Soyuz sits at Baikonur cosmodrome
Bill Ingalls  /  AP file
Russia's Soyuz TMA-3 spacecraft and its booster rocket sit on a rail car in October at the Baikonur cosmodrome in Kazakhstan, which inherited the space launchpad after the 1991 collapse of the Soviet Union.
updated 1/9/2004 3:31:12 PM ET 2004-01-09T20:31:12

Russia on Friday extended its lease to use a space-launch site in the former Soviet republic of Kazakhstan through 2050, after agreeing to let this Central Asian nation play a role in future space projects.

Russian President Vladimir Putin and Kazakh President Nursultan Nazarbayev agreed to extend Russia’s use of the Baikonur cosmodrome, Russia’s sole launch facility for manned space missions. Financial details were not released. Under the previous lease signed in 1994, Russia paid $115 million annually.

Russian launches from Baikonur are the only links to the international space station since the U.S. shuttle fleet was grounded after the Columbia disintegrated during its return to Earth in February, killing all seven astronauts on board.

The space station’s current inhabitants — American Michael Foale and Russia’s Alexander Kaleri — blasted off from the cosmodrome on the Kazakh steppe in October.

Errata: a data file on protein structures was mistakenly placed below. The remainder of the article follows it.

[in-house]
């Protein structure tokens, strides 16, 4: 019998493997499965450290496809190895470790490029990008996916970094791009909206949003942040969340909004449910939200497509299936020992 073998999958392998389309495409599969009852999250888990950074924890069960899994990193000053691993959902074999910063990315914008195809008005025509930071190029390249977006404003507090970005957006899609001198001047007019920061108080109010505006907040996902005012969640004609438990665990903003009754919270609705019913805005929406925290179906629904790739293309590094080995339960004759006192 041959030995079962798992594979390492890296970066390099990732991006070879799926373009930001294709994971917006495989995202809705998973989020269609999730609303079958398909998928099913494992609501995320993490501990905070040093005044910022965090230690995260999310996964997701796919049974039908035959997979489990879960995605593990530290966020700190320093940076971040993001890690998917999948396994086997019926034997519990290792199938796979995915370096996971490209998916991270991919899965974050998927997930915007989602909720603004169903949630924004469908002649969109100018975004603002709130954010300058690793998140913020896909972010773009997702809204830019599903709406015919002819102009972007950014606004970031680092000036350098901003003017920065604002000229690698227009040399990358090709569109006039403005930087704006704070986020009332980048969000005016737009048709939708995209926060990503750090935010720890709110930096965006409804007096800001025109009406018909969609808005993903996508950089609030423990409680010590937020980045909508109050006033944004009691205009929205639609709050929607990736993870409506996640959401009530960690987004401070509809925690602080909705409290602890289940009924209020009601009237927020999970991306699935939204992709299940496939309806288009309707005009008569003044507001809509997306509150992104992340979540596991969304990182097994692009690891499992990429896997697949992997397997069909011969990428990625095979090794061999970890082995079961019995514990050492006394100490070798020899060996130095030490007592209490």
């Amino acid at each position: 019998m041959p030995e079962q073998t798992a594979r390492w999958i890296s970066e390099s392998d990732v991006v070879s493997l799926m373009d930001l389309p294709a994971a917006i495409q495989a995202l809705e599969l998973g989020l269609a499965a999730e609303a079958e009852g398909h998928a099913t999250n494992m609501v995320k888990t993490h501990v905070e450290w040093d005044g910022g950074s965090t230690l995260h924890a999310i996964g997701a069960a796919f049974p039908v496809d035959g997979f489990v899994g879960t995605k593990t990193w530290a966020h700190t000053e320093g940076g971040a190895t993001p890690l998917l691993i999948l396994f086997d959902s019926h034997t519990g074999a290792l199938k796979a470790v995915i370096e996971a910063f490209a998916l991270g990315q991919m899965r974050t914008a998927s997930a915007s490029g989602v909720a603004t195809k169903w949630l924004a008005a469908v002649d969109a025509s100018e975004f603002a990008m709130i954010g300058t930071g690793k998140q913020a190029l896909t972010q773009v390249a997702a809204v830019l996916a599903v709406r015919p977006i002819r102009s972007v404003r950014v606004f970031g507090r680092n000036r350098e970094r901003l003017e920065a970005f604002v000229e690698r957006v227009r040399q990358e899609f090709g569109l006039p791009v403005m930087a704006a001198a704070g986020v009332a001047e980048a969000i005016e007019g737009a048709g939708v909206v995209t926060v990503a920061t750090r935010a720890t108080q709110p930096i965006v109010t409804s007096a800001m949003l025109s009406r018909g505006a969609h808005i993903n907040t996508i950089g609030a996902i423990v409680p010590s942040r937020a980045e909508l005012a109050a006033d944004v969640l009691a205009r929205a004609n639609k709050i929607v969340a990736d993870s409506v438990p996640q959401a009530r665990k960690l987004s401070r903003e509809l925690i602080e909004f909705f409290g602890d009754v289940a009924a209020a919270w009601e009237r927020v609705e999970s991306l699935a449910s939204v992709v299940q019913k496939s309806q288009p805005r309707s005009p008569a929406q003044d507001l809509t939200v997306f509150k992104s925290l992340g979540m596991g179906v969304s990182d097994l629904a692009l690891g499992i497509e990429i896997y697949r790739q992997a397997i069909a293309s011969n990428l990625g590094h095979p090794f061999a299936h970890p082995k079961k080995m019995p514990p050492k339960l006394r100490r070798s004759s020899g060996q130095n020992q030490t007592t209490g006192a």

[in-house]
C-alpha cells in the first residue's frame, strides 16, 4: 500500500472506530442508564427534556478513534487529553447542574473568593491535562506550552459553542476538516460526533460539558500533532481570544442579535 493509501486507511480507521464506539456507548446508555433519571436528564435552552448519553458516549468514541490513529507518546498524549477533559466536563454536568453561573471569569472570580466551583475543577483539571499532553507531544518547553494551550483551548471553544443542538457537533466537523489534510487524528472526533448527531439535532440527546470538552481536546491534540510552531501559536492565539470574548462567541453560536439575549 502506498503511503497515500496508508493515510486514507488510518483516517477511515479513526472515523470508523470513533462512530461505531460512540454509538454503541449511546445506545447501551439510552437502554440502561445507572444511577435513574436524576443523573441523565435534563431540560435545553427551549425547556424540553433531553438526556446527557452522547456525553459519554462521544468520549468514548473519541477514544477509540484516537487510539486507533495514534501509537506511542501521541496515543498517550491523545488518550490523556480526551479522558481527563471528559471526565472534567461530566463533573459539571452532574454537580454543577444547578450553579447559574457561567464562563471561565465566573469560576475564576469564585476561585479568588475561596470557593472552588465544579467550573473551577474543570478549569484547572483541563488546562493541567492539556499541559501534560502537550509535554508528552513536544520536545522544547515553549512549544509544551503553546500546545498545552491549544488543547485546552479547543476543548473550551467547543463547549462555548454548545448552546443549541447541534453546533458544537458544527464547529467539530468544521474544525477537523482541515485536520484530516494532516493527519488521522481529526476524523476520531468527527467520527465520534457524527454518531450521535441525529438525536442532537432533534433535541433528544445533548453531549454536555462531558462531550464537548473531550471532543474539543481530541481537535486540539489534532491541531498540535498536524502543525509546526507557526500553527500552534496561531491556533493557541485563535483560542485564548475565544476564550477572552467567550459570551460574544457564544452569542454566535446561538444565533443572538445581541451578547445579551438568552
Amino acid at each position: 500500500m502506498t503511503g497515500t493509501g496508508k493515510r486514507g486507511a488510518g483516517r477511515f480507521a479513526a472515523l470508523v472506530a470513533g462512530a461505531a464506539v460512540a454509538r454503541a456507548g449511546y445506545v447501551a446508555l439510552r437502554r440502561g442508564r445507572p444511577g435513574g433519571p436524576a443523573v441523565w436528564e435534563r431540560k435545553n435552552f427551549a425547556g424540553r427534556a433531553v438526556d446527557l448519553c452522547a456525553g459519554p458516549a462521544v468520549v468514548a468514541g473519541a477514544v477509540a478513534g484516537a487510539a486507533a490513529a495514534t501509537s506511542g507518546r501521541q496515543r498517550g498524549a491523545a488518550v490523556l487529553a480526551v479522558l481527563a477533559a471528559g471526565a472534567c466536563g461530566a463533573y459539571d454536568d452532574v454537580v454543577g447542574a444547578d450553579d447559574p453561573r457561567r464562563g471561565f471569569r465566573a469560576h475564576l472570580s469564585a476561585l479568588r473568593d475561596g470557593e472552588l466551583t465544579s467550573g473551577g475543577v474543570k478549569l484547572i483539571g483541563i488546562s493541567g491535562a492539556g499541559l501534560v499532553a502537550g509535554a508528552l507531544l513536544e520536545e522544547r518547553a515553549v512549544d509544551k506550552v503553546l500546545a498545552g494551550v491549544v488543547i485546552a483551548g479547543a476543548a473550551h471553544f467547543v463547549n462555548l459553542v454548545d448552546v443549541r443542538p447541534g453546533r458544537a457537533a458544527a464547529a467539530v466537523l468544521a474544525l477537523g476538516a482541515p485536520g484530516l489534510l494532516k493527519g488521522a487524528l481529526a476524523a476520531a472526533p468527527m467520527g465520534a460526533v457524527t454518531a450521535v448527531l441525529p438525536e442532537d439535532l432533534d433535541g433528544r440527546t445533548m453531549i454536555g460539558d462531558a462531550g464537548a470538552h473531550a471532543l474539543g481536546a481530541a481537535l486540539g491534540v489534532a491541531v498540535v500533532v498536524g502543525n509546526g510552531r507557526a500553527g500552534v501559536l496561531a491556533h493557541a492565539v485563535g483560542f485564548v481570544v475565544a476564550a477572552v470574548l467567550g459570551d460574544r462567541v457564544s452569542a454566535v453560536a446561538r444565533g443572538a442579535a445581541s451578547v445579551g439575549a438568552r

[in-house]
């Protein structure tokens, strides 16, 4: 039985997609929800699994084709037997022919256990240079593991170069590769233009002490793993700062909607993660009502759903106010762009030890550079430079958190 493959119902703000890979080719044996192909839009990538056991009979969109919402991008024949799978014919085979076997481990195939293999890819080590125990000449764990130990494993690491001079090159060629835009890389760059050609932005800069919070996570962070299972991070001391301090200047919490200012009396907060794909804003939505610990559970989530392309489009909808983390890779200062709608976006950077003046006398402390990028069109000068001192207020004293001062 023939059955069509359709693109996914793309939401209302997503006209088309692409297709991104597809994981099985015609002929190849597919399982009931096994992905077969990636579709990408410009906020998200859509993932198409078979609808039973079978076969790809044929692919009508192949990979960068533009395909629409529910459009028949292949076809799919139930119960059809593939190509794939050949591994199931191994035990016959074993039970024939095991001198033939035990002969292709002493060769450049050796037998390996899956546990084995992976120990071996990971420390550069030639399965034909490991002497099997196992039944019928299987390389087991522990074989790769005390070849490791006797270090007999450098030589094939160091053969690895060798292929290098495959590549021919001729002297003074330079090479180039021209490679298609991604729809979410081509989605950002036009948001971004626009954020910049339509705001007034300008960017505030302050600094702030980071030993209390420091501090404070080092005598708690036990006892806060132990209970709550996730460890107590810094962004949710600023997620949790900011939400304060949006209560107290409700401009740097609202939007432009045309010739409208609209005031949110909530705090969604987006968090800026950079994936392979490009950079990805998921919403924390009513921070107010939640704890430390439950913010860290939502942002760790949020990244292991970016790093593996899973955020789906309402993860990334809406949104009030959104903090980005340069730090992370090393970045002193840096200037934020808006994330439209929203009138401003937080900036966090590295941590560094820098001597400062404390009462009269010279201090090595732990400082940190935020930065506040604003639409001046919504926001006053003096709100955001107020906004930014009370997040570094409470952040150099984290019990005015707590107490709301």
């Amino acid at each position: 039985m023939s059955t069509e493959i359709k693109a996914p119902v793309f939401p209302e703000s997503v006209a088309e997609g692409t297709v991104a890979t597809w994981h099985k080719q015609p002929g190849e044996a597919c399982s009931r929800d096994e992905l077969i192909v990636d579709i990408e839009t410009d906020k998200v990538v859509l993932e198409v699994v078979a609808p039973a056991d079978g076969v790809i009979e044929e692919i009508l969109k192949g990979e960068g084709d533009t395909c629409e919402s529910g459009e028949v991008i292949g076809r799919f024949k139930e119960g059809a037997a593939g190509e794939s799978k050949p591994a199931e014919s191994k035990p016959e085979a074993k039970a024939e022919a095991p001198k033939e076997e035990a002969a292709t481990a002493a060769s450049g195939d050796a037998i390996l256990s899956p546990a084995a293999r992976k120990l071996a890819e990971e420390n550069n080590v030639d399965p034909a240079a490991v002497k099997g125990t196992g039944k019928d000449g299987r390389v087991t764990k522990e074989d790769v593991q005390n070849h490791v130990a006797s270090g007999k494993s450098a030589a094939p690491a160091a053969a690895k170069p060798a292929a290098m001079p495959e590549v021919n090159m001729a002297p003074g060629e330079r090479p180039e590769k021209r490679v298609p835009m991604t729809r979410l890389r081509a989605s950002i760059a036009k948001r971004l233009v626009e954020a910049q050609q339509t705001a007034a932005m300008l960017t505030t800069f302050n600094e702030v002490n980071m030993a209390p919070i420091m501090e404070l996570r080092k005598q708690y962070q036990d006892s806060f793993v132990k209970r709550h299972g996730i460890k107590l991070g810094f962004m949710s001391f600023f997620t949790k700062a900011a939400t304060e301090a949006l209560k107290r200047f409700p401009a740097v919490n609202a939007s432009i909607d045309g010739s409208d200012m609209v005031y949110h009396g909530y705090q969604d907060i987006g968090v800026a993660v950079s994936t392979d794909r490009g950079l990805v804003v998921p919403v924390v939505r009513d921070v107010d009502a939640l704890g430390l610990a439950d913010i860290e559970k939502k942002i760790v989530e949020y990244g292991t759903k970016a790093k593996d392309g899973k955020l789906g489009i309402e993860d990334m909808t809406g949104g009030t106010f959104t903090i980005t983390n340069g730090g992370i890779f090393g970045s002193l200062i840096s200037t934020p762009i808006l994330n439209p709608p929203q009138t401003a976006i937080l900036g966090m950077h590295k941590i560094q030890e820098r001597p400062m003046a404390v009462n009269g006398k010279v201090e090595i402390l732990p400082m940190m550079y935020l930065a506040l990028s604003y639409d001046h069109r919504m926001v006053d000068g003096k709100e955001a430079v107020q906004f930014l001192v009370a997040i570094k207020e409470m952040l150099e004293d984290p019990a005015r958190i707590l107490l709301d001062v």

Earlier media reports said Kazakhstan wanted more rent money or a share of profits from commercial launches at Baikonur. The Central Asian country has frequently complained that the $115 million fee is inadequate and does not compensate for ecological damage caused by launches.

But the main concession won by Nazarbayev appeared to be an increase in Kazakh participation in the facility — including the training of Kazakh cosmonauts.

Further negotiations regarding the Soviet-era facility, which Kazakhstan inherited after the 1991 collapse of the former Soviet Union, were expected to continue.

The new agreement also envisions Kazakhstan’s involvement in space exploration projects.

“We think that Kazakhstan has not only Baikonur to offer, it has a good intellectual potential,” Putin said.

The two countries also agreed that Russia would help launch a communications satellite for Kazakhstan. Kazakhstan will pay the costs of that launch.

Kazakhstan, the wealthiest of Central Asia’s former Soviet republics, is eager to cooperate with Russia, which owns the main available oil pipeline routes linking the landlocked region with world markets.

Putin, who arrived in Kazakhstan on Friday, made the Central Asian nation his first foreign destination this year as Moscow steps up efforts to regain influence in the strategic, energy-rich region.

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